Food & Beverage Industry Trends 2019

Saturday, January 5, 2019

Get Ready For New Year Opportunities

DOWNLOAD THE FULL REPORT

IN THIS REPORT

INTRO

Find Out What's Next for Foodservice

GLOBAL INSPIRATIONS

Global is the New Local
Korean on the Curve
Indian-Spiced Mashups
Middle Eastern Horizons

TRENDING SPECIALTIES AND TECHNIQUES

Healthy Drivers, High-Impact Prep
Poke Piques Interest
Plants Move Up the Food Chain
The Crunch Factor

BIG OPPORTUNITIES

Sales Builders for a New Age
Combo Meals 2.0
Grab & Go Upgrades
Snacking 24/7
Digital Innovations

Read all three chapters of the report. Plus, get more food & beverage insights delivered right to your inbox.

FIND OUT WHAT’S NEXT FOR FOODSERVICE

From new global mashups to evolving customer-facing technology, 2019 promises to be an exciting year.

If there’s one thing that’s constant in foodservice, it’s change. Every year brings a new wrinkle, a fresh food trend, an innovation that wasn’t even foreseen 12 months ago. This goes beyond the question of “What’s the next sriracha?” to encompass developments that are both current and structural, long-term movements that will continue to affect the industry for years to come.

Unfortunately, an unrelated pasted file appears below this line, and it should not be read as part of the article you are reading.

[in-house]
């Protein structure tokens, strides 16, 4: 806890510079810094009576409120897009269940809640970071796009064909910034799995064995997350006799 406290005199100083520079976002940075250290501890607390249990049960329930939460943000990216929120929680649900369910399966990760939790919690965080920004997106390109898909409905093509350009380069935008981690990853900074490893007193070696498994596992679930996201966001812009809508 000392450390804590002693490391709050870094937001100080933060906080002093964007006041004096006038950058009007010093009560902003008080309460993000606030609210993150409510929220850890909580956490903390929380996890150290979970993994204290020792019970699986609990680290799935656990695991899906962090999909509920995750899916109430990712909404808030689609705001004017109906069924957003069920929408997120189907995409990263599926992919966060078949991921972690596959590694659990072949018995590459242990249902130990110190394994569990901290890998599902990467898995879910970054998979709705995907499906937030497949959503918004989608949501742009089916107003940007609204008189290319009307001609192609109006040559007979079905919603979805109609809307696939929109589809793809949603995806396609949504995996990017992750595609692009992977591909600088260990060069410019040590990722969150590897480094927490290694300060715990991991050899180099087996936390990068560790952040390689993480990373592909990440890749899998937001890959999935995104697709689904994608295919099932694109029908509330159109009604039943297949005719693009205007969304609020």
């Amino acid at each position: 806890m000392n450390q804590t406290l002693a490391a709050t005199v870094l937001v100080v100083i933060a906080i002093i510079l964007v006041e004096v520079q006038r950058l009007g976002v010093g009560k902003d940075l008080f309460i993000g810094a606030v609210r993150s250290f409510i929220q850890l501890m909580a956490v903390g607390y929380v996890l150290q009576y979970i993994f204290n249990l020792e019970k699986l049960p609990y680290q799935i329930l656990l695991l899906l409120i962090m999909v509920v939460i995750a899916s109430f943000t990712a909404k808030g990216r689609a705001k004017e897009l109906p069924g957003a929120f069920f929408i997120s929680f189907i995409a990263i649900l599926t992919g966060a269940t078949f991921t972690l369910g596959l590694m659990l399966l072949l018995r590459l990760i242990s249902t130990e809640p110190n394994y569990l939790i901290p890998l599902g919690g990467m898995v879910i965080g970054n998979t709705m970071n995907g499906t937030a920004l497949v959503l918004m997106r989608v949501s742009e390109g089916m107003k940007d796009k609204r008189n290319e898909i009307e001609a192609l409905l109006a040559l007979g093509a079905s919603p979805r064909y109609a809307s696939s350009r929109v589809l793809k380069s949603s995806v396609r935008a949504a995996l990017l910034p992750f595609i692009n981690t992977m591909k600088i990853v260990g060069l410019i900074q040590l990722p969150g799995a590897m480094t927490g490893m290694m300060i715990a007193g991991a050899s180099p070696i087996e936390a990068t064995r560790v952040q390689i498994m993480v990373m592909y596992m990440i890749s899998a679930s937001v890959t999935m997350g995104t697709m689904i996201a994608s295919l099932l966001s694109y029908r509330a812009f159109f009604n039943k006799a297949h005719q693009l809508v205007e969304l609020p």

WHO IS THIS REPORT FOR?

Not all of the trends discussed here will affect these segments in the same way, but as channel boundaries continue to blur in the consumer’s mind, demand and relevance will spread.

  • Retail: Convenience Store and Supermarket Prepared Foods
  • Restaurants: QSR, Fast Casual, Midscale, Casual, Fine Dining
  • Onsite: B&I, Lodging, Hospitals, Long-Term Care and Senior Living, K–12, C/U

WHAT ARE WE FORECASTING?

By focusing on the macro of developing trends—rather than the minutiae—this report will help you prepare for the coming year.